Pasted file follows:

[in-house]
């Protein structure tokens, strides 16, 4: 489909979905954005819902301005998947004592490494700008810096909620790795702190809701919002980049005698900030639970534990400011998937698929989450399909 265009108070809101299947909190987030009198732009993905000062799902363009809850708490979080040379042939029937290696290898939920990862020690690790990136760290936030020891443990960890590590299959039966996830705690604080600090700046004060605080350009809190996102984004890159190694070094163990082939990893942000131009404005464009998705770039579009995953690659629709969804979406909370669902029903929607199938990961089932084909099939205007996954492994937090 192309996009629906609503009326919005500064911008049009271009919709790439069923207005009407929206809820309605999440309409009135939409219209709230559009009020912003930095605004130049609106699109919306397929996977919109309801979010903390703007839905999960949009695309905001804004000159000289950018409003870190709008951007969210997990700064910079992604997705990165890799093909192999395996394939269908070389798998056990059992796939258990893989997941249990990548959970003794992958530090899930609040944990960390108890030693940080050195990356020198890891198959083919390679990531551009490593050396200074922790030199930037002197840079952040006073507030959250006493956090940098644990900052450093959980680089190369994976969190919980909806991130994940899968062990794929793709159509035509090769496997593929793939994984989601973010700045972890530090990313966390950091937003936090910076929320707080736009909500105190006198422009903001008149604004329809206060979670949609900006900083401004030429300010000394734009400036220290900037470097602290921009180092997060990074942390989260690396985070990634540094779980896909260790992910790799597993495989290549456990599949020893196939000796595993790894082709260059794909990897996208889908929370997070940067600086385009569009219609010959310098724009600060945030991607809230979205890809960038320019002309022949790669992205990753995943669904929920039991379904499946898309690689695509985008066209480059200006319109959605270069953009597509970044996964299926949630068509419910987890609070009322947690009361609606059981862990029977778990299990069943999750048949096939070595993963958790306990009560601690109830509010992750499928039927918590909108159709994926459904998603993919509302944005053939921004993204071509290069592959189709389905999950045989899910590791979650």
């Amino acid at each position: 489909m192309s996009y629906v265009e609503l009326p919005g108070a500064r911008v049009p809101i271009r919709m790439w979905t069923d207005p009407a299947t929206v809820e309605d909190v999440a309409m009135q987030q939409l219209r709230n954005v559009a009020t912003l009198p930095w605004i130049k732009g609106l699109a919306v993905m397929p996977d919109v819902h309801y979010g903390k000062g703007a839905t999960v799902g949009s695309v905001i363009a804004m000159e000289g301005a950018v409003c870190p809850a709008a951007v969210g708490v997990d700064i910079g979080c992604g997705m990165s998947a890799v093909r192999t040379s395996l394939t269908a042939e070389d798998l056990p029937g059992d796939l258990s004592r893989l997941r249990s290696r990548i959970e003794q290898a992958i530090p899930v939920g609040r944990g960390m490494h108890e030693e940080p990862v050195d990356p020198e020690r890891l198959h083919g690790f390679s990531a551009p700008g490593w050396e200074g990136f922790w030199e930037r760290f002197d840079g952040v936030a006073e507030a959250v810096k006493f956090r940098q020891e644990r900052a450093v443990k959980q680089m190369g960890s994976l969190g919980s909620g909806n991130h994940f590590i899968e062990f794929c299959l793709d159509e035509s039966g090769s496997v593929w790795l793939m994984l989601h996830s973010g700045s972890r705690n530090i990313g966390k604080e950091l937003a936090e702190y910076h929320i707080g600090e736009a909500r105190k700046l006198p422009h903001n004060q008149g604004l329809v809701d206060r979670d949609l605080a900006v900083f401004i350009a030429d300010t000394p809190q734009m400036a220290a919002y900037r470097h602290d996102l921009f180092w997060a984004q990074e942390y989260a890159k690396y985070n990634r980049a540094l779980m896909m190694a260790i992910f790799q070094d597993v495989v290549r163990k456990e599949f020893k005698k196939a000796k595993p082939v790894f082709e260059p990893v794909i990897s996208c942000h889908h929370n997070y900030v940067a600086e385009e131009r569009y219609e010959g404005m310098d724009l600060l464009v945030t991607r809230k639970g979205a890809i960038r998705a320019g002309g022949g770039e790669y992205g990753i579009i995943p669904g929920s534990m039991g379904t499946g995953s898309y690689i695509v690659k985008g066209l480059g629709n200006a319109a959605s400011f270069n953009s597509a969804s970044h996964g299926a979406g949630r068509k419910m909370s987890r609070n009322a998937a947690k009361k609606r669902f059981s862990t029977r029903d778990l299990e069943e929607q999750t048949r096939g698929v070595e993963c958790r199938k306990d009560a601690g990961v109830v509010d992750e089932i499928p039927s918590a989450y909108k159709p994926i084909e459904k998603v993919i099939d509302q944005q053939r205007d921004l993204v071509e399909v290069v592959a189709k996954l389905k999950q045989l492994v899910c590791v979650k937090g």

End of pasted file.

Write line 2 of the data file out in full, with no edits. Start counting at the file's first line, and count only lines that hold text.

């Protein structure tokens, strides 16, 4: 489909979905954005819902301005998947004592490494700008810096909620790795702190809701919002980049005698900030639970534990400011998937698929989450399909 265009108070809101299947909190987030009198732009993905000062799902363009809850708490979080040379042939029937290696290898939920990862020690690790990136760290936030020891443990960890590590299959039966996830705690604080600090700046004060605080350009809190996102984004890159190694070094163990082939990893942000131009404005464009998705770039579009995953690659629709969804979406909370669902029903929607199938990961089932084909099939205007996954492994937090 192309996009629906609503009326919005500064911008049009271009919709790439069923207005009407929206809820309605999440309409009135939409219209709230559009009020912003930095605004130049609106699109919306397929996977919109309801979010903390703007839905999960949009695309905001804004000159000289950018409003870190709008951007969210997990700064910079992604997705990165890799093909192999395996394939269908070389798998056990059992796939258990893989997941249990990548959970003794992958530090899930609040944990960390108890030693940080050195990356020198890891198959083919390679990531551009490593050396200074922790030199930037002197840079952040006073507030959250006493956090940098644990900052450093959980680089190369994976969190919980909806991130994940899968062990794929793709159509035509090769496997593929793939994984989601973010700045972890530090990313966390950091937003936090910076929320707080736009909500105190006198422009903001008149604004329809206060979670949609900006900083401004030429300010000394734009400036220290900037470097602290921009180092997060990074942390989260690396985070990634540094779980896909260790992910790799597993495989290549456990599949020893196939000796595993790894082709260059794909990897996208889908929370997070940067600086385009569009219609010959310098724009600060945030991607809230979205890809960038320019002309022949790669992205990753995943669904929920039991379904499946898309690689695509985008066209480059200006319109959605270069953009597509970044996964299926949630068509419910987890609070009322947690009361609606059981862990029977778990299990069943999750048949096939070595993963958790306990009560601690109830509010992750499928039927918590909108159709994926459904998603993919509302944005053939921004993204071509290069592959189709389905999950045989899910590791979650």